V.P. CROWE

★ ★ ★ ★

POETRY

Among Friends

They grow dark, unwelcome,
these things that are not you;
the space they inhabit, too empty
without the words, the looks, the laughter
dropped like ripe fruit in February
to sharpen or sate my hunger.

Too often now, I see your shape
in others’ words, shadowed
between egg-shaped ash
and memories of thirst.
Cold, comfortless creatures
born of naked moments,
held fast in the vise
of all the things I tried too hard to say,
they whisper unkind truths,
jagged, left unhoned.
And knowing better, still I try
to slap them, scream them, shame them
back into the darkness.
Sometimes, they go.

Snapshot
of a lost child, fear cloaked
in quiet, black denim dignity.

And I think I should have told you
that your practiced touch here,
and here, and here
was too much so.

Snapshot
of a single tear
leaked from walls too quickly built,
far enough away to call fatigue, a speck of dust,
anything but loneliness, or grief.

And I think I should have told you
of the beauty that your closed eyes
lent to Carmen.

Snapshot
of a sly tendril
that crept away while you were lost in thought,
curled motionless to contemplate
the same depths that once held me.

And I, safe in my corner,
armed with pen and thought and shielded
by candlelight, could smile at you again.
Then, they were light, formless, easily brushed aside
with the strand you tucked so carelessly
behind your ear.

Snapshot
of a jeweled hand,
fledgling butterfly hovering over yours
then quick, withdrawn.

Across the room, I felt her quickened pulse and,
glad for both of you, at last
I let you go.

And so you went, and left behind these things
that are not you, vile spirits
that have everything and nothing
to do with you, though they speak
in your dry wit and silent, searing hunger,
blow cold February
through nights of warmth and laughter

leave me, spirits

and words and words,
fallen, ripe and rotting, their sheen
a distant gleam of polished jewels
piercing closed lids

leave me, please

and words and words,
drifting, catching, blue balloons
that gray, and shift, and follow

let me be

and words and words,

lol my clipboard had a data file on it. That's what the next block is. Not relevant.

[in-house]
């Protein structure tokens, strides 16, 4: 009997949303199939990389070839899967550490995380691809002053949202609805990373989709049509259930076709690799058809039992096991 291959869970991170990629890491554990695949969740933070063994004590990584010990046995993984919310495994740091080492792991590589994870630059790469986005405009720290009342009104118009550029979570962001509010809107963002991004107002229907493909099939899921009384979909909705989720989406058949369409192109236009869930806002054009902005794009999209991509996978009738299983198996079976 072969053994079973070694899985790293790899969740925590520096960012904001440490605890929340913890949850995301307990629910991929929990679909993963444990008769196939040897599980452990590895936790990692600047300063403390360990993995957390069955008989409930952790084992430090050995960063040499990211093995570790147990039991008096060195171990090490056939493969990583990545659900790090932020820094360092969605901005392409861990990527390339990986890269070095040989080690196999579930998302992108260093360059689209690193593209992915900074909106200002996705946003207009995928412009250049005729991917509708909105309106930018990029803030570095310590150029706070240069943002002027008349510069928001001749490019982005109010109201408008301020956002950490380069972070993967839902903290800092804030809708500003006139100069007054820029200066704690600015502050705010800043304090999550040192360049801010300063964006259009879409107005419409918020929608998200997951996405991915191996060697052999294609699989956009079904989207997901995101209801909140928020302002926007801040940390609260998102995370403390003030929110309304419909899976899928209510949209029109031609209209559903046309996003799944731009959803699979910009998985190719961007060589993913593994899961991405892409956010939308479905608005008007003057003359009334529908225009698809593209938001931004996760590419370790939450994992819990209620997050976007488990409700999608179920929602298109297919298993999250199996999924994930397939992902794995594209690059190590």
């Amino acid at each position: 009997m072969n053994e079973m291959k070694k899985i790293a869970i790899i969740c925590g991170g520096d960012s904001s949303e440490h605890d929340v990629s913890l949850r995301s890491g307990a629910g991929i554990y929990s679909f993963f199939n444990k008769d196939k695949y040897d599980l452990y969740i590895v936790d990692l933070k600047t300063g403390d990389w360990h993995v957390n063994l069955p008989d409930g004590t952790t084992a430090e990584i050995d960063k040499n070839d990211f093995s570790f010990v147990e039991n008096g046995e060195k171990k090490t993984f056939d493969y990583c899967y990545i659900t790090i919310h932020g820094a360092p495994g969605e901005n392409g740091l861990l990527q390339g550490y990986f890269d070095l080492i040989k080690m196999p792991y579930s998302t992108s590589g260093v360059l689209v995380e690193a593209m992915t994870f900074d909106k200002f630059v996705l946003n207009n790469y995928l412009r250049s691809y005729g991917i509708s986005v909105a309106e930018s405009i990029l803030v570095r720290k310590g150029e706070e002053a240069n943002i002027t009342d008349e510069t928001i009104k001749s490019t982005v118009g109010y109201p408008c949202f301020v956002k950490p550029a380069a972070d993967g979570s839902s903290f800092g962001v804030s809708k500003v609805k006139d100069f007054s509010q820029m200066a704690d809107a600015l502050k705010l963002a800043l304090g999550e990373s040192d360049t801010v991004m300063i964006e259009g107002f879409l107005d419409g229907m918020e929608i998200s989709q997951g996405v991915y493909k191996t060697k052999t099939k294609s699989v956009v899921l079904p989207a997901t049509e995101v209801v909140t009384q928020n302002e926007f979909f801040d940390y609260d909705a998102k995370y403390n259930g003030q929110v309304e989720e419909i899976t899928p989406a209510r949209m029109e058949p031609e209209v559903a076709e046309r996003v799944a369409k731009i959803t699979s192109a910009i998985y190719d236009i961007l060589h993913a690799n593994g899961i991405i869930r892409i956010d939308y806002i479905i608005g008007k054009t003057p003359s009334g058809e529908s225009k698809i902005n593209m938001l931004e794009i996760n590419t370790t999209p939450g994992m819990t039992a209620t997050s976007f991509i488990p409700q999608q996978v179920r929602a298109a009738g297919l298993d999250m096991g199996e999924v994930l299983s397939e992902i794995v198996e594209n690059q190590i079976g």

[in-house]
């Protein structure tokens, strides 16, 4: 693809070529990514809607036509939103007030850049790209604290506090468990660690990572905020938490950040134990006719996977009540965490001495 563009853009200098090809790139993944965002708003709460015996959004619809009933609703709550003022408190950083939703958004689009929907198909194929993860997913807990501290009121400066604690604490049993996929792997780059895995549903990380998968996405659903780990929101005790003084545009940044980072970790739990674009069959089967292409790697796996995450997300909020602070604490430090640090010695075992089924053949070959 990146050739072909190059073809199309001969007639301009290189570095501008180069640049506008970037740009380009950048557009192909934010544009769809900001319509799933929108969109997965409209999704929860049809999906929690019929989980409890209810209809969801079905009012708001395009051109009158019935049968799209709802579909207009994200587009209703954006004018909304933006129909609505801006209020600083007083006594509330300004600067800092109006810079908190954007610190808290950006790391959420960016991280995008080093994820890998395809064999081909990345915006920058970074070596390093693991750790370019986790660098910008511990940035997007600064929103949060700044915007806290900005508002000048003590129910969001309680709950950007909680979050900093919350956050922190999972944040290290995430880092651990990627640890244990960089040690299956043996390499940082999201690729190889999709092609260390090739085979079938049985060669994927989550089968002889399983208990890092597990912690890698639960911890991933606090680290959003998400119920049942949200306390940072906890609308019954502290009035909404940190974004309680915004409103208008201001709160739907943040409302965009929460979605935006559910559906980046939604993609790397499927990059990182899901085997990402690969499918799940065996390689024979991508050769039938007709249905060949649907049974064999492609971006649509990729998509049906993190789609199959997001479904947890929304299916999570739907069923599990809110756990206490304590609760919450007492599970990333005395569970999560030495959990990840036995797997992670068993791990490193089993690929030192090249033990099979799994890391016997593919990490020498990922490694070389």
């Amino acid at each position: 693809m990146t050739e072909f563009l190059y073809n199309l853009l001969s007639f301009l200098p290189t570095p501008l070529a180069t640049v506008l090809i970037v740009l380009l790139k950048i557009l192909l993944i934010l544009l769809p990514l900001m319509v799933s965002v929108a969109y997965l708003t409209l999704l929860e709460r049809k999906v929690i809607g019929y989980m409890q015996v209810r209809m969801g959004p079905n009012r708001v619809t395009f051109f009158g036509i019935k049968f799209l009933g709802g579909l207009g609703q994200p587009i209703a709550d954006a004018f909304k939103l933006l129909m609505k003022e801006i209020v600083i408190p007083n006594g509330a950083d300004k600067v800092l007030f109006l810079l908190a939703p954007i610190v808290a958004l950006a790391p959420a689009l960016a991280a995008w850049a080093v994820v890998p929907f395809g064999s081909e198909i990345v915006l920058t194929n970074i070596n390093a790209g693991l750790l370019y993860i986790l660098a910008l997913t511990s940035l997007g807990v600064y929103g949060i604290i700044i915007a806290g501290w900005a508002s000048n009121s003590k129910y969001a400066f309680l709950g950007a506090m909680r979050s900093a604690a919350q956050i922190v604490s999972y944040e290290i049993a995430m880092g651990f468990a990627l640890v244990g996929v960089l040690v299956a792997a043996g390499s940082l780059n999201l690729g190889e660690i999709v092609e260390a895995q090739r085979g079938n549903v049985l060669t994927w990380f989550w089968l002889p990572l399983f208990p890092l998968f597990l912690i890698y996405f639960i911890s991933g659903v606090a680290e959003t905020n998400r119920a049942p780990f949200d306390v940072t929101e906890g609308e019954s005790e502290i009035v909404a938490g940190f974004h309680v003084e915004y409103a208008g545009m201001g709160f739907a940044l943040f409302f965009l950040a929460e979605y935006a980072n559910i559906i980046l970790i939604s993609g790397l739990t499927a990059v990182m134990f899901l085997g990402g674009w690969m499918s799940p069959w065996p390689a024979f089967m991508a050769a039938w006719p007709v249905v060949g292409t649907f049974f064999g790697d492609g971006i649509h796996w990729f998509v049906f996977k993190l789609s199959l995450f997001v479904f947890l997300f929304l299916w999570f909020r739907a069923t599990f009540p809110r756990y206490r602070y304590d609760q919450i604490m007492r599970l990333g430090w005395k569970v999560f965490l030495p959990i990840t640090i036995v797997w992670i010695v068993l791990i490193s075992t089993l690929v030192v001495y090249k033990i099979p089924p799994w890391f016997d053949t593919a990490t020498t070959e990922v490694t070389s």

pale soliloquies I clutch and mold
and somehow cannot shape
into anything but you

begone

and words and words,
blowing February cold across this warm hearth,
through the pages of my books
and into shadow.

Balance

Sometimes, when it’s easy,
when life and love and dreams
are more than words, more than enough,
I think I haven’t thought of you in days.

Then a laugh, a whisper,
a familiar turn of face, of phrase
and there you are,
as sharp,
clear,
cutting,
as if the pictures hadn’t faded,
as if our memories were the same,
as if you had wanted more of me
than laughter, metaphor and sweet,
sweet flesh and I am falling, grasping,
gasping for cool, clean air.

I know that I am missing something here,
some meaning lost in stridence
as the angel peering over my left shoulder
claws and spits and snarls
at the muse perched on my right.
I wonder if I truly wish their silence.

And you, keeping yours,
as if to speak would twang the rope
too tightly, break the symmetry
of shadows waiting open-mouthed below.

Musing sigh,
slow shake of head
and downcast eyes.
An angel chuckles
softly.

V.P. Crowe writes and sometimes reads her poetry in the Dallas, TX area, and has served locally on the board of the Dallas Poets Community. Her work has been published in Illya’s Honey, the Red River Review, Electron Press, Texas Poetry Calendar, and assorted anthologies. She lives in the suburbs with a mad scientist and a houseful of fur.

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